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How Not Leaving Your Dog Alone Can Help with Separation Anxiety


Starting the journey of treating your dog's separation anxiety can feel overwhelming. Treating separation anxiety involves a commitment of time and effort, and often requires investment in expensive management tools and resources.

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Topics: Behavior & Training, Training, Dog, Anxiety in Dogs, Dog Behavior, Separation Anxiety

My Dog's Separation Anxiety Journey: How Calmer Canine Helped Mary Berry


Our dog Mary Berry has been on the anxious side since we  brought her home as a puppy. The smallest noises or movements can still send her skidding across the room. She’s fairly timid and shy around new dogs and experiences. You’ll find her socializing with the humans and snubbing her doggy friends at the dog park.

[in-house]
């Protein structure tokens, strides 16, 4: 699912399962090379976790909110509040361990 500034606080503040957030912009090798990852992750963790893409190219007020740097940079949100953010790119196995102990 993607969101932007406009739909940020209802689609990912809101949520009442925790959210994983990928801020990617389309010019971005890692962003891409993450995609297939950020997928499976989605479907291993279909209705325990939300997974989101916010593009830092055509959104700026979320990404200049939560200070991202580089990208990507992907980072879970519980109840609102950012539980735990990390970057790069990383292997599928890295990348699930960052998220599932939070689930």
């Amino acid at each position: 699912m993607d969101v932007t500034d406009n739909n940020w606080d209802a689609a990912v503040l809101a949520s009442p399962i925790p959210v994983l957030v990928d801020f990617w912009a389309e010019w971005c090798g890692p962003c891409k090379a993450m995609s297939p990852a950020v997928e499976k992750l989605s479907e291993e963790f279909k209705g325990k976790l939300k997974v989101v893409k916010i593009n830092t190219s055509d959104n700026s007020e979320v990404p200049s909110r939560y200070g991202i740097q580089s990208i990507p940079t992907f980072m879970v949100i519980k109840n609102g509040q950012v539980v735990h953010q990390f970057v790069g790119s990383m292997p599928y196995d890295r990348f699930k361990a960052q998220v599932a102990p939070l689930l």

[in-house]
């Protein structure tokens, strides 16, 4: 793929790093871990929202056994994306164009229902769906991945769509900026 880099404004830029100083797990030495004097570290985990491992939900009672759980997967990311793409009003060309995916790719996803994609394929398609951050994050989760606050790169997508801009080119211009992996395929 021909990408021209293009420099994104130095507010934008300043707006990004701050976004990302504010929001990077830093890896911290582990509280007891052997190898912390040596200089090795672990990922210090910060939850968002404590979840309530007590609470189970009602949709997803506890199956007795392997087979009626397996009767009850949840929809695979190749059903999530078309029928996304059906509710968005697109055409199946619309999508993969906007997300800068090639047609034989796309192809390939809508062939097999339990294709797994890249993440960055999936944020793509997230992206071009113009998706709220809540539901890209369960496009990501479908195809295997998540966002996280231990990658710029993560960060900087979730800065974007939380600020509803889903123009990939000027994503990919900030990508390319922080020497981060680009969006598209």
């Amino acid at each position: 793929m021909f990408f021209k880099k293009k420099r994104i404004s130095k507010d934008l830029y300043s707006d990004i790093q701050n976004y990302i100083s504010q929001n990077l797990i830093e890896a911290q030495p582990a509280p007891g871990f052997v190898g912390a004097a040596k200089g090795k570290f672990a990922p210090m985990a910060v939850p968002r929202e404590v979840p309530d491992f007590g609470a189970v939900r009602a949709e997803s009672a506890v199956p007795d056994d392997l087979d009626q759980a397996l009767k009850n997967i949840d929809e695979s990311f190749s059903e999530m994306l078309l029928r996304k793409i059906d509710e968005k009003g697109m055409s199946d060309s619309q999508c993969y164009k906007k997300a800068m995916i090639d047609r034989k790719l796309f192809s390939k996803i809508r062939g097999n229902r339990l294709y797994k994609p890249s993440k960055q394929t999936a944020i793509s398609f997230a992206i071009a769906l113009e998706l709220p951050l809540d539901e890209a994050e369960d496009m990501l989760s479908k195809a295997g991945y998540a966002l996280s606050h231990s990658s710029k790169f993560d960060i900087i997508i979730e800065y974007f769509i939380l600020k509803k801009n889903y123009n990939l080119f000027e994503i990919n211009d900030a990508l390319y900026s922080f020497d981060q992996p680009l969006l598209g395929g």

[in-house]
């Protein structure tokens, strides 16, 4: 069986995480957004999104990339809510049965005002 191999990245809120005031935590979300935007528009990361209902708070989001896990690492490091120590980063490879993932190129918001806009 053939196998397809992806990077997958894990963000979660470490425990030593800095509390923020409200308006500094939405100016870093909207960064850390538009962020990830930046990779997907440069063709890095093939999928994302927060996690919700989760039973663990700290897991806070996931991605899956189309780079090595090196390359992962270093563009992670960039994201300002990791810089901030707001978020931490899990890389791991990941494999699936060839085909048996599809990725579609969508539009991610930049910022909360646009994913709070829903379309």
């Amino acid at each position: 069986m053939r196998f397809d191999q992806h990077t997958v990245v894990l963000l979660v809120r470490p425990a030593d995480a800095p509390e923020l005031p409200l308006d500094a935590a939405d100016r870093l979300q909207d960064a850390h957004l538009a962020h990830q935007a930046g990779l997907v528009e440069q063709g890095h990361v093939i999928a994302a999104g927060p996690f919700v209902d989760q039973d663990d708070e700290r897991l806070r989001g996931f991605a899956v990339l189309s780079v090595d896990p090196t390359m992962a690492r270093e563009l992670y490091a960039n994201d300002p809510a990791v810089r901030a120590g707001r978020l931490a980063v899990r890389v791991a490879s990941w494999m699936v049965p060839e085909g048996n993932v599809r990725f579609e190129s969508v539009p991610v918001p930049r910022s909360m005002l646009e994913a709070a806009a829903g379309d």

While her general anxiety wasn't overly troublesome, her separation anxiety made us worry about leaving her alone. We thought that maybe Mary Berry would grow out of her separation anxiety, but when her symptoms stuck around for more than a year, we knew we needed to address it.

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Topics: Behavior & Training, Puppy Training, Puppy, Training, Dog, Anxiety in Dogs, Dog Behavior, Separation Anxiety, new puppy, puppy tips

Preventing and Treating Car Sickness in Dogs


Dogs, just like humans, can suffer from motion sickness during car rides or other types of travel. A dog can get carsick even during short trips in the car. A queasy dog makes car rides an unpleasant experience for everyone, but luckily there are things you can do to help your pup feel better when riding in the car.